Dame Elish Angiolini (left) is leading the first part of a non-statutory inquiry while Baroness Casey (centre) conducts The Met Police review of the culture and standards at the force (image: Kim Mogg/NationalWorld)
Sarah Everard’s murder has sparked an independent review into the Metropolitan Police’s “standards and culture” - and a separate non-statutory inquiry will probe whether opportunities to stop Wayne Couzens were missed.
Couzens, who was a serving Met Police officer, kidnapped and murdered Sarah Everard after accusing her of breaking Covid-19 lockdown rules in a “false arrest”.
The 48-year-old used his handcuffs and warrant card to snatch Ms Everard as she walked home from visiting a friend in Clapham, south London, on the evening of 3 March last year.
The sexual predator went on to rape and strangle the 33-year-old marketing executive.
In June 2021, Couzens pleaded guilty to the kidnap and rape of Ms Everard and in July 2021 pleaded guilty to her murder.
In September, he was given a whole life order - meaning he will never be released from prison.
Now, Baroness Louise Casey of Blackstock is leading a review into culture and standards in the Met Police in the wake of her murder while Dame Elish Angiolini’s independent inquiry will investigate whether any red flags were missed in Couzens’ policing career.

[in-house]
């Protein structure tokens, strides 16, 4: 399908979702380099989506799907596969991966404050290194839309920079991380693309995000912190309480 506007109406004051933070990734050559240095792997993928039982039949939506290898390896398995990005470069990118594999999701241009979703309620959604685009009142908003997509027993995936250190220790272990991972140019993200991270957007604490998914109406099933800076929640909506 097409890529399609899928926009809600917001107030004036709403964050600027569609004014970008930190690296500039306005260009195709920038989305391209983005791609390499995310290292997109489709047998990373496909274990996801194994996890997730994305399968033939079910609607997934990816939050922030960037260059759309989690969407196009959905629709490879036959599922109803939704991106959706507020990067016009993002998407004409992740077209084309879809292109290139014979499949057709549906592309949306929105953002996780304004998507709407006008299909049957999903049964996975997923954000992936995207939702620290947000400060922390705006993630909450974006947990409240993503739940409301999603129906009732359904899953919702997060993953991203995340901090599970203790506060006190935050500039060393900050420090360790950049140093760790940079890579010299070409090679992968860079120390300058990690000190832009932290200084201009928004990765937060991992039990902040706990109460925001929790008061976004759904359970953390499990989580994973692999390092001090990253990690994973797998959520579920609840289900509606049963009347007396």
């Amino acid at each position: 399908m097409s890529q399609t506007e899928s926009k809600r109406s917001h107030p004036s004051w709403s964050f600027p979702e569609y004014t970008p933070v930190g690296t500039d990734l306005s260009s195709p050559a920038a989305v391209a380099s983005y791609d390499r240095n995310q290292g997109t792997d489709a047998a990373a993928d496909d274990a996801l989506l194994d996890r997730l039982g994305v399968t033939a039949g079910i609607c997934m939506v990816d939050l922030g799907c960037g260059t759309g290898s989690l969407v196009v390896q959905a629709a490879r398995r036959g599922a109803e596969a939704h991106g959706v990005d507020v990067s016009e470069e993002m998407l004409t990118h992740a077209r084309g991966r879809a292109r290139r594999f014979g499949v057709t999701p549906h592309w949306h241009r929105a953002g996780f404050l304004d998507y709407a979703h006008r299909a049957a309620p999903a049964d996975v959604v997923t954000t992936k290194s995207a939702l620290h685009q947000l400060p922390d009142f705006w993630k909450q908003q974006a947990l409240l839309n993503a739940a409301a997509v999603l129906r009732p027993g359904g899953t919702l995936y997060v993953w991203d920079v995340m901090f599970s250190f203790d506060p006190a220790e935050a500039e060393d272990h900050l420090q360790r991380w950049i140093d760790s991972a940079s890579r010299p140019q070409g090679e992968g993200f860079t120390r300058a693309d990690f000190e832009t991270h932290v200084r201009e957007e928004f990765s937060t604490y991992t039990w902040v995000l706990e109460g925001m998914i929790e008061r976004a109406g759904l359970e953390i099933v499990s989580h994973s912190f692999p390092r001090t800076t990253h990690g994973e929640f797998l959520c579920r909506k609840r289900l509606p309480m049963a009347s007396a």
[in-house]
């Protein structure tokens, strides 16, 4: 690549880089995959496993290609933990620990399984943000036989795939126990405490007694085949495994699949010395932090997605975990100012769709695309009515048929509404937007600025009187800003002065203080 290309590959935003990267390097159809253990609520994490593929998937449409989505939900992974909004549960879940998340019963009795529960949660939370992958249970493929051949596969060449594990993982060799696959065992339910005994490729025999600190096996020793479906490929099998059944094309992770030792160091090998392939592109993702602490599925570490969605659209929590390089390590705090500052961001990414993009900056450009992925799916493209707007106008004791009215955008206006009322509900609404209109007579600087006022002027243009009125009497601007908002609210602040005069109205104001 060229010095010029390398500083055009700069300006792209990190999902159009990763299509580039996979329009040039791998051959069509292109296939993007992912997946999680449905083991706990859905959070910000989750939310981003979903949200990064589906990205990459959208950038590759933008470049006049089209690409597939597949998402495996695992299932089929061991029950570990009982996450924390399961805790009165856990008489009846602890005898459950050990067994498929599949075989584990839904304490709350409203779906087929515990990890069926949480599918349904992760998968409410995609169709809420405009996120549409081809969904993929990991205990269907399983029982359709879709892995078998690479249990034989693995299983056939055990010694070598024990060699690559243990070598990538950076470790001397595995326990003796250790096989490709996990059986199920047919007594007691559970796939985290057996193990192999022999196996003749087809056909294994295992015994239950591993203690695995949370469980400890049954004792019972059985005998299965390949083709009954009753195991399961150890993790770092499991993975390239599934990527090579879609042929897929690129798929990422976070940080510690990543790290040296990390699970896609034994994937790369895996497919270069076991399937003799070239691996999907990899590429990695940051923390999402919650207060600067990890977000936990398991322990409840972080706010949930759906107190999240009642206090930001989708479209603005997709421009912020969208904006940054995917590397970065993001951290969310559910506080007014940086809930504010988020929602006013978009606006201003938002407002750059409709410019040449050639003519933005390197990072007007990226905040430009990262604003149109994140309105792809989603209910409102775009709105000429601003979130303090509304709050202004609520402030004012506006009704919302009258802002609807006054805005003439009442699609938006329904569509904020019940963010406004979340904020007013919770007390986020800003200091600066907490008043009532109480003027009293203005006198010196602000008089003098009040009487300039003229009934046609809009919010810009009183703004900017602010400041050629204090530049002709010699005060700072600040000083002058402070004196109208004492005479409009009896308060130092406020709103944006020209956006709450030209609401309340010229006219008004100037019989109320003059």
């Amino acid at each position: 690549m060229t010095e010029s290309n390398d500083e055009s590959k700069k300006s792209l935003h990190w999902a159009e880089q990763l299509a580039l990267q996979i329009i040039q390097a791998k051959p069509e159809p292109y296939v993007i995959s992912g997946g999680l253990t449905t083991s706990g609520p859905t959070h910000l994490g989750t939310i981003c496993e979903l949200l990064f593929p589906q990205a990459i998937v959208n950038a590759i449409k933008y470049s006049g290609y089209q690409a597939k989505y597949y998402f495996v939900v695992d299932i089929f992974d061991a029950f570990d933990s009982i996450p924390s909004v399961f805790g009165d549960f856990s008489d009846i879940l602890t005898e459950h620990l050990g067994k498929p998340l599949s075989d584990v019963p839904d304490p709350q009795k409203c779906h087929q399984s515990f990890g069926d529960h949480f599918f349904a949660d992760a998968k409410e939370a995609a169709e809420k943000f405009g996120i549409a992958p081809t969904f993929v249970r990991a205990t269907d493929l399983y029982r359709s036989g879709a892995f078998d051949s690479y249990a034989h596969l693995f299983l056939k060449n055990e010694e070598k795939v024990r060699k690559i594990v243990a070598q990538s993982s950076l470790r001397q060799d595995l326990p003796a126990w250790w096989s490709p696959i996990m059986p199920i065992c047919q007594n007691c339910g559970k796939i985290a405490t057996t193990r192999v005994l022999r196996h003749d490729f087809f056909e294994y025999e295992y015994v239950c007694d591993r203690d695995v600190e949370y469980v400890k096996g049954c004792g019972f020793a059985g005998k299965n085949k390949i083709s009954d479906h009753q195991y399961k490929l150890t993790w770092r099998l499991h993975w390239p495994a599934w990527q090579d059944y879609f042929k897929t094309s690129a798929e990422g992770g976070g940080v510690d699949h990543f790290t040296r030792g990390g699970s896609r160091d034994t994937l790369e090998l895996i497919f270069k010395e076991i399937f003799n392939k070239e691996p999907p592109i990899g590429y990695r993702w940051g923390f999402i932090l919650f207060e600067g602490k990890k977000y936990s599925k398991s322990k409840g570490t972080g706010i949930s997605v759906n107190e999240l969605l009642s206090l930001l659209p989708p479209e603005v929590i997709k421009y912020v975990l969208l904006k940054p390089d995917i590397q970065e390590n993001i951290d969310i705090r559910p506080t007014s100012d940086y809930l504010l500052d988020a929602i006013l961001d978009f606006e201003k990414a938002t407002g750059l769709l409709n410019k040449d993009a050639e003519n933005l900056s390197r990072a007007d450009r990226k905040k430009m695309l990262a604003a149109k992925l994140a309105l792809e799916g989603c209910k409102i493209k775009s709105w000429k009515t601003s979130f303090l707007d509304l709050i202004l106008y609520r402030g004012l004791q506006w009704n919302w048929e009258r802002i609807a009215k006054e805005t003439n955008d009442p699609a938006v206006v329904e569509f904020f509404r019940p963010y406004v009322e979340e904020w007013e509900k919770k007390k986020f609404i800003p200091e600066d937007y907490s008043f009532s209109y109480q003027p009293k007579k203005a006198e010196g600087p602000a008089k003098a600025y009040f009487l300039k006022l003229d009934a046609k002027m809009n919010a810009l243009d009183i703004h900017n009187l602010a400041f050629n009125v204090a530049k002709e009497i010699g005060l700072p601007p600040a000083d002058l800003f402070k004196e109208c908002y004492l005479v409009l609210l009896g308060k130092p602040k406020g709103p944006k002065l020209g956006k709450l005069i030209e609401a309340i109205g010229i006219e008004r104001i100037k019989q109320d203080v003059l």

So, when will the details of the probes be published - and what are the investigations looking into?
Who is Dame Elish Angiolini - and what’s her role?
Dame Elish has been picked by Home Secretary Priti Patel to lead the independent inquiry into Ms Everard’s death.
The former lord advocate of Scotland agreed to take up the position to chair the two-part inquiry which got underway on 31 January, 2022.
Confirming her appointment, Ms Patel said: “Dame Elish is an exceptionally distinguished lawyer, academic and public servant.
“Her extensive experience includes a review of deaths in police custody, as well as a review for the Scottish Government on the handling of complaints and alleged misconduct against police officers.”
Dame Elish said: “I am deeply honoured to have been asked to chair this vital inquiry, which comes at a pivotal moment for policing.
“The murder of Sarah Everard was profoundly shocking and I will ensure that the issues raised from this dreadful tragedy are fully investigated and the necessary lessons learned.”
What’s the Angiolini inquiry looking into?
The inquiry aims to look at how serving Metropolitan Police officer, Couzens, was able to abduct, rape and murder Ms Everard.
The first part of the inquiry will establish a comprehensive account of Couzens’ conduct throughout his career in policing, including looking for whether any red flags were missed.
Specifically, it will look at his behaviour towards women in the force, allegations of misconduct and criminal behaviour, decision making around vetting and how he was able to work for three different forces - including Kent police, the Civil Nuclear Constabulary and the Met.
It will draw on ongoing investigations by the Independent Office for Police Conduct (IOPC) and Her Majesty’s Inspectorate of Constabulary and Fire & Rescue Services (HMICFRS).